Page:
Thomas Bullfinch wrote that Simonides "particularly excelled" in the genre of elegy: "His genius was inclined to the pathetic, and none could touch with truer effect the chords of human sympathy." [ [ Simonides - Thomas Bulfinch. (1796–1867). "Age of Fable: Vols. I & II: Stories of Gods and Heroes". 1913.] "SIMONIDES was one of the most prolific of the early poets of Greece, but only a few fragments of his compositions have descended to us. He wrote hymns, triumphal odes, and elegies. In the last species of composition he particularly excelled. His genius was inclined to the pathetic, and none could touch with truer effect the chords of human sympathy. The “Lamentation of Danaë,” the most important of the fragments which remain of his poetry, is based upon the tradition that Danaë and her infant son were confined by order of her father, Acrisius, in a chest and set adrift on the sea. The chest floated towards the island of Seriphus, where both were rescued by Dictys, a fisherman, and carried to Polydectes, king of the country, who received and protected them. The child, Perseus, when grown up became a famous hero, whose adventures have been recorded in a previous chapter. Simonides passed much of his life at the courts of princes, and often employed his talents in panegyric and festal odes, receiving his reward from the munificence of those whose exploits he celebrated. This employment was not derogatory, but closely resembles that of the earliest bards, such as Demodocus, described by Homer, or of Homer himself, as recorded by tradition. On one occasion, when residing at the court of Scopas, king of Thessaly, the prince desired him to prepare a poem in celebration of his exploits, to be recited at a banquet. In order to diversify his theme, Simonides, who was celebrated for his piety, introduced into his poem the exploits of Castor and Pollux. Such digressions were not unusual with the poets on similar occasions, and one might suppose an ordinary mortal might have been content to share the praises of the sons of Leda. But vanity is exacting; and as Scopas sat at his festal board among his courtiers and sycophants, he grudged every verse that did not rehearse his own praises. When Simonides approached to receive the promised reward Scopas bestowed but half the expected sum, saying, “Here is payment for my portion of thy performance; Castor and Pollux will doubtless compensate thee for so much as relates to them.” The disconcerted poet returned to his seat amidst the laughter which followed the great man’s jest. In a little time he received a message that two young men on horseback were waiting without and anxious to see him. Simonides hastened to the door, but looked in vain for the visitors. Scarcely, however, had he left the banqueting hall when the roof fell in with a loud crash, burying Scopas and all his guests beneath the ruins. On inquiring as to the appearance of the young men who had sent for him, Simonides was satisfied that they were no other than Castor and Pollux themselves."]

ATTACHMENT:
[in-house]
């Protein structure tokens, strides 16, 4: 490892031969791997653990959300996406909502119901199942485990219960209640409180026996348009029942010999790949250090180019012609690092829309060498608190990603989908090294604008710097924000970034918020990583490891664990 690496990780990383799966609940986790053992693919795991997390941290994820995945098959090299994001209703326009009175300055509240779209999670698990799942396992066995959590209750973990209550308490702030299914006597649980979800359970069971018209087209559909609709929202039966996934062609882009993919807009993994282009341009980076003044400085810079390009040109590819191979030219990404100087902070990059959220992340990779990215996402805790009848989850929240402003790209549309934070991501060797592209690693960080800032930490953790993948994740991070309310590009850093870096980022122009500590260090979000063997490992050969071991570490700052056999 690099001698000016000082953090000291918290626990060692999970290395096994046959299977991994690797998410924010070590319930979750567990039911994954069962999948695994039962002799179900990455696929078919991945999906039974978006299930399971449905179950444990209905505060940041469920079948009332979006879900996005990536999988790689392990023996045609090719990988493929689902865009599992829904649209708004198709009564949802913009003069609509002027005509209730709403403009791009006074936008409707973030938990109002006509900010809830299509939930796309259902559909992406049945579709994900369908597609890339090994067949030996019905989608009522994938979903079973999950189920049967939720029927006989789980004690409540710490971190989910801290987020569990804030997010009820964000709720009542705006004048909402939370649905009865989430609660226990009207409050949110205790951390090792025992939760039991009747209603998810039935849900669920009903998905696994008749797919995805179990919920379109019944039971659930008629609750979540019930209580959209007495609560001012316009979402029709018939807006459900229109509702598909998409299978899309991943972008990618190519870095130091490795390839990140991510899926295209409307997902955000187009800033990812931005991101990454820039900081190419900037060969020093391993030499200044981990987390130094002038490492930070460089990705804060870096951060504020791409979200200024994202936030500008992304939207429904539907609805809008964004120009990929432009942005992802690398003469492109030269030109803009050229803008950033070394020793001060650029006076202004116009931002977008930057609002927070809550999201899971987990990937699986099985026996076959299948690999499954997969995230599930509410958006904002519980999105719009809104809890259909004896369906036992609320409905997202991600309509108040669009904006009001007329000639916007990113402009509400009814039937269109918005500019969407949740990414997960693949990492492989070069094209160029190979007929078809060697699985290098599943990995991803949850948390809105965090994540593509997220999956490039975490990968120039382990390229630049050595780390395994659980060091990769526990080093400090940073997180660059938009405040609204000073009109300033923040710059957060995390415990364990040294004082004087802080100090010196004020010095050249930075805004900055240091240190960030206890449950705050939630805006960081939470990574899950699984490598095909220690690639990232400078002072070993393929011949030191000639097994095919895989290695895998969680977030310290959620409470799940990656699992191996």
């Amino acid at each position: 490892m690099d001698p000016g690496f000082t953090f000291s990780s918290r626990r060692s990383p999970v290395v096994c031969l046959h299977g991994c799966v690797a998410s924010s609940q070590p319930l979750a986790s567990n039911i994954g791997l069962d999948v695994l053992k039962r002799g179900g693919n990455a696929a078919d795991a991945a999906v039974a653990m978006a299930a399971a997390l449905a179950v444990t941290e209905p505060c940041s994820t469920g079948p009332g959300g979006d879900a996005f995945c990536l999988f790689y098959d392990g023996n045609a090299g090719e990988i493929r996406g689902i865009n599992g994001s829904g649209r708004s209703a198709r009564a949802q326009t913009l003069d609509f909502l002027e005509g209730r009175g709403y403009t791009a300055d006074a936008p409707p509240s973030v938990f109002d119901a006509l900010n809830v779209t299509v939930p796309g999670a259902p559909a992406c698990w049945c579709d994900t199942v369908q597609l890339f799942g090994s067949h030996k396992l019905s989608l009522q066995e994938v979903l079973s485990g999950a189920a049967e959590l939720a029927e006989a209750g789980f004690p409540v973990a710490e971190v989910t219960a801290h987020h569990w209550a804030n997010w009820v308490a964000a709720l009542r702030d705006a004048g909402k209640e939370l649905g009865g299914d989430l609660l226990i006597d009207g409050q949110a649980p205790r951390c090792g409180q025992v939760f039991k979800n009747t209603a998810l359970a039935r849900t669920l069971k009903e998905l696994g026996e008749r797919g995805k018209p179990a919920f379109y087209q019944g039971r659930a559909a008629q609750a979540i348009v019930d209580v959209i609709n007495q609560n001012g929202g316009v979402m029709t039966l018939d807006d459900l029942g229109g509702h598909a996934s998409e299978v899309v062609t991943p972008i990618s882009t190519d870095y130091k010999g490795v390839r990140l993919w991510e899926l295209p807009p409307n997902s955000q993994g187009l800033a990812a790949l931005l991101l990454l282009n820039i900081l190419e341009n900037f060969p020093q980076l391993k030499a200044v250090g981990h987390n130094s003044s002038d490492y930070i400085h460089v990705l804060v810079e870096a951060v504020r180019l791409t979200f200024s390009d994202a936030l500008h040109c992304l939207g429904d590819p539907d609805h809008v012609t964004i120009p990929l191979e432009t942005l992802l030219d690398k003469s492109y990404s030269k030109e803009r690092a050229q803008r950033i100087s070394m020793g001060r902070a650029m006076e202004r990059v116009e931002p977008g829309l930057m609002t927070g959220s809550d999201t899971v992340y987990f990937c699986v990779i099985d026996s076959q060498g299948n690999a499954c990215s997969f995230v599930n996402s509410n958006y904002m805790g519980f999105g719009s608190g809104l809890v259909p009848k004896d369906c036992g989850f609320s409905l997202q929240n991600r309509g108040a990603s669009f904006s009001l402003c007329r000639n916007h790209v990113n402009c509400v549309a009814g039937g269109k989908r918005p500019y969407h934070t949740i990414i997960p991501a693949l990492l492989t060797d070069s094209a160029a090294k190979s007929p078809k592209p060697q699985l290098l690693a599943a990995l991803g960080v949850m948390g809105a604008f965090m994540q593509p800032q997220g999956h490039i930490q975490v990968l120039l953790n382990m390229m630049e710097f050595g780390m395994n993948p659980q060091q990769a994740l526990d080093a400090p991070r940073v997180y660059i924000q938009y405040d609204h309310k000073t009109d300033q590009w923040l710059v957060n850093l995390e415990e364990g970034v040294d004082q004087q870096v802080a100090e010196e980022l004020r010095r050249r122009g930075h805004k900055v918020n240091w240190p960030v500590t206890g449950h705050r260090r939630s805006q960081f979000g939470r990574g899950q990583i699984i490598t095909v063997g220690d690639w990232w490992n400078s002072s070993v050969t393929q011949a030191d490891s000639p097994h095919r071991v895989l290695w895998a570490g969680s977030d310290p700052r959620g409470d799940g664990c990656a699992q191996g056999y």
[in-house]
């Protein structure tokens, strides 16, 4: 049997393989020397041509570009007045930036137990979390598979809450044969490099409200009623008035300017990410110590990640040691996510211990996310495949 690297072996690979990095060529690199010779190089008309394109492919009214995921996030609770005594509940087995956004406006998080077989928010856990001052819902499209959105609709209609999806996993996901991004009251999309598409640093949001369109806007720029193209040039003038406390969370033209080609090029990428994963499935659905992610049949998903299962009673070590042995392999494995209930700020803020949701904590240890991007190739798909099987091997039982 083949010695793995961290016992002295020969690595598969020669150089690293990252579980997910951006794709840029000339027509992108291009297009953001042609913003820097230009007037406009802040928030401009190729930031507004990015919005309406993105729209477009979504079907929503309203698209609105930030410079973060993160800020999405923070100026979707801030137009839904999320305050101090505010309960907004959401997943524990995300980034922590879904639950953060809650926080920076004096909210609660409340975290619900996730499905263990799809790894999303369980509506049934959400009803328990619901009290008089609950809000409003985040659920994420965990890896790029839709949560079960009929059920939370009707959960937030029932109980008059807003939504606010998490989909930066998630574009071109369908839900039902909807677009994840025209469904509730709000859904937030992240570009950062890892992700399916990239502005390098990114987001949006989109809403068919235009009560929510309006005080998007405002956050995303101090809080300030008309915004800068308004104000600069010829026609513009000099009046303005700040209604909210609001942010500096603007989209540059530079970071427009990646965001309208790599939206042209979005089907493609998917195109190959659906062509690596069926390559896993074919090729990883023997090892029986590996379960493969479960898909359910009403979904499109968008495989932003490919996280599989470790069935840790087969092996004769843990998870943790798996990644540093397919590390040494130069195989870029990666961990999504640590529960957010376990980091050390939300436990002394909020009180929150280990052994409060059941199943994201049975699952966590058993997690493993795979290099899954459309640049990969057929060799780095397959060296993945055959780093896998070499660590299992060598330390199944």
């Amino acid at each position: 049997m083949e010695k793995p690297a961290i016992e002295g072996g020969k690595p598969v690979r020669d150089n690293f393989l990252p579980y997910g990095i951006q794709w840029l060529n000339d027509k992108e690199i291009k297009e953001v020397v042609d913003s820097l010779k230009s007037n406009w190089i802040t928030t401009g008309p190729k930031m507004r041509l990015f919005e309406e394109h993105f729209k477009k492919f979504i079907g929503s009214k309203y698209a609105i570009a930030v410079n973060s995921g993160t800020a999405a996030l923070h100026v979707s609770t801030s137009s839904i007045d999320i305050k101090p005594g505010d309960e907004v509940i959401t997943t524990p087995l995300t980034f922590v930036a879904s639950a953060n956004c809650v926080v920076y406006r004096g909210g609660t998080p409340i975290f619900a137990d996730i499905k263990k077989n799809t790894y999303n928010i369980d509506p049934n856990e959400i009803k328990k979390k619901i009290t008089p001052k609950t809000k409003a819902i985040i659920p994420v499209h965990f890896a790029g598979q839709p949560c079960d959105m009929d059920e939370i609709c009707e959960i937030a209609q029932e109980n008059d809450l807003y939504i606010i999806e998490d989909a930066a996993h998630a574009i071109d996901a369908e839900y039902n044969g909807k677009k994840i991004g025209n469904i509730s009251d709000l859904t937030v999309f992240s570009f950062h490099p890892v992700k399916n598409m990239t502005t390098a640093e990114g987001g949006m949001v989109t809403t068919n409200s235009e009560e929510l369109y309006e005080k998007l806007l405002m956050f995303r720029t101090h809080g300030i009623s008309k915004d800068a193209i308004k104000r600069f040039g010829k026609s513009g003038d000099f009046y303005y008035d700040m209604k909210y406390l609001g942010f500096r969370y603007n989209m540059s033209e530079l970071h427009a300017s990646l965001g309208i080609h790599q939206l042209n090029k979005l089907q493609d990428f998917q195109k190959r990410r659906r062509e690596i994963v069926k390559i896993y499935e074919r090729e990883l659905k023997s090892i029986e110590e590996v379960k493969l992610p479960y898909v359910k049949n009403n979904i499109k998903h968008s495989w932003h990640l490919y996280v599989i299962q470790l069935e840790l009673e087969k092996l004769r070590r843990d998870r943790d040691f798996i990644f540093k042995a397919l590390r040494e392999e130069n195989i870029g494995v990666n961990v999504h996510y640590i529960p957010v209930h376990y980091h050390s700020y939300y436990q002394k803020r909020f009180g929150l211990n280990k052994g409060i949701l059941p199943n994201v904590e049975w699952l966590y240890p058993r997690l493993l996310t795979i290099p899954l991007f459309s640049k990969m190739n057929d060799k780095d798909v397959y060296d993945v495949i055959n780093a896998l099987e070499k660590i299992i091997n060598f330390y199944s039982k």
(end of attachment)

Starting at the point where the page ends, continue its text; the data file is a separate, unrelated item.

In the private epigrams there is more warmth of colour and feeling, but few of them rest on any better authority than that of the "Greek Anthology". One interesting and undoubtedly genuine epigram of this class is upon Archedice, the daughter of Hippias the Peisistratid, who, "albeit her father and husband and brother and children were all princes, was not lifted up in soul to pride."

The lyric fragments vary much in character and length: one is from a poem on Artemisium, celebrating those who fell at Thermopylae, with which he gained the victory over Aeschylus; another is an ode in honour of Scopas (commented on in Plato, "Protagoras", 339 b); the rest are from odes on victors in the games, hyporchemes, dirges, hymns to the gods and other varieties.


Simonides requires no standard of lofty unswerving rectitude. "It is hard," he says (Fr. 5),

: to become a truly good man, perfect as a square in hands and feet and mind, fashioned without blame. Whosoever is bad, and not too wicked, knowing justice, the benefactor of cities, is a sound man. I for one will find no fault with him, for the race of fools is infinite. ... I praise and love all men who do no sin willingly; but with necessity even the gods do not contend.

Virtue, he tells us elsewhere in language that recalls Hesiod, is set on a high and difficult hill (Fr. 58); let us seek after pleasure, for "all things come to one dread Charybdis, both great virtues and wealth" (Fr. 38).

Yet Simonides is far from being a hedonist; his morality, no less than his art, is pervaded by that virtue for which Ceos was renowned — self-restraint. His most celebrated fragment is a dirge, in which Danaë, adrift with the infant Perseus on the sea in a dark and stormy night, takes comfort from the peaceful slumber of her babe. Simonides here illustrates his own saying that "poetry is vocal painting, as painting is silent poetry," a formula that (through Plutarch's "De Gloria Atheniesium") became Horace's famous "ut pictura poesis."


:"This entry is adapted from the 1911 Encyclopedia Britannica."

Of the many English translations of this poem, one of the best is that by J.A. Symonds in "Studies on the Greek Poets". Fragments in T. Bergk, "Poetae lyrici Graeci"; standard edition by F.W. Schneidewin (1835) and of the Danae alone by H.L. Ahrens (1853). Other authorities are given in the exhaustive treatise of E. Cesati, "Simonide di Ceo" (1882); see also W. Schroter, "De Simonidis Cei melici sermone" (1906).


External links

* [ Simonides, "Elegies": second century AD]